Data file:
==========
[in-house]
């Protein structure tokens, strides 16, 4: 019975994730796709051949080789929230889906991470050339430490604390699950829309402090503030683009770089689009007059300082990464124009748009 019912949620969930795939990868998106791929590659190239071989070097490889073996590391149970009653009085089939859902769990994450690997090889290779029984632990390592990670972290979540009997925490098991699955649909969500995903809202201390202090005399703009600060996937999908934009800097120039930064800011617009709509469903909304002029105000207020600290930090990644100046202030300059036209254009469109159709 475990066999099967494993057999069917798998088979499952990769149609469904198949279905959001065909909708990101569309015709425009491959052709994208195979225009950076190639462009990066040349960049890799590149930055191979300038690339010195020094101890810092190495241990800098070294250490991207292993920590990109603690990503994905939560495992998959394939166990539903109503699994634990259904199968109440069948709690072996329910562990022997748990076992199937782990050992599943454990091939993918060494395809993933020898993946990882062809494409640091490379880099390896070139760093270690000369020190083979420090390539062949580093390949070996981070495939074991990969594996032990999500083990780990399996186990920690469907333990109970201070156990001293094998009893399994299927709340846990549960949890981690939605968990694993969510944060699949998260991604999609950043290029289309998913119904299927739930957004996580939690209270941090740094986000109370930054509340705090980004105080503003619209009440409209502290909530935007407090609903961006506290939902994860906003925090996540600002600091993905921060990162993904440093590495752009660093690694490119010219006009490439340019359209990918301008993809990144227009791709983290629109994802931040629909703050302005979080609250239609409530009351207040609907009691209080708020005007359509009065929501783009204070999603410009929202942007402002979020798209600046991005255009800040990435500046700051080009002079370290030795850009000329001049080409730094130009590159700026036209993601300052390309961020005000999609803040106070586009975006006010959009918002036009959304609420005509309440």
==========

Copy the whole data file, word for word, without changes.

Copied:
[in-house]
């Protein structure tokens, strides 16, 4: 019975994730796709051949080789929230889906991470050339430490604390699950829309402090503030683009770089689009007059300082990464124009748009 019912949620969930795939990868998106791929590659190239071989070097490889073996590391149970009653009085089939859902769990994450690997090889290779029984632990390592990670972290979540009997925490098991699955649909969500995903809202201390202090005399703009600060996937999908934009800097120039930064800011617009709509469903909304002029105000207020600290930090990644100046202030300059036209254009469109159709 475990066999099967494993057999069917798998088979499952990769149609469904198949279905959001065909909708990101569309015709425009491959052709994208195979225009950076190639462009990066040349960049890799590149930055191979300038690339010195020094101890810092190495241990800098070294250490991207292993920590990109603690990503994905939560495992998959394939166990539903109503699994634990259904199968109440069948709690072996329910562990022997748990076992199937782990050992599943454990091939993918060494395809993933020898993946990882062809494409640091490379880099390896070139760093270690000369020190083979420090390539062949580093390949070996981070495939074991990969594996032990999500083990780990399996186990920690469907333990109970201070156990001293094998009893399994299927709340846990549960949890981690939605968990694993969510944060699949998260991604999609950043290029289309998913119904299927739930957004996580939690209270941090740094986000109370930054509340705090980004105080503003619209009440409209502290909530935007407090609903961006506290939902994860906003925090996540600002600091993905921060990162993904440093590495752009660093690694490119010219006009490439340019359209990918301008993809990144227009791709983290629109994802931040629909703050302005979080609250239609409530009351207040609907009691209080708020005007359509009065929501783009204070999603410009929202942007402002979020798209600046991005255009800040990435500046700051080009002079370290030795850009000329001049080409730094130009590159700026036209993601300052390309961020005000999609803040106070586009975006006010959009918002036009959304609420005509309440």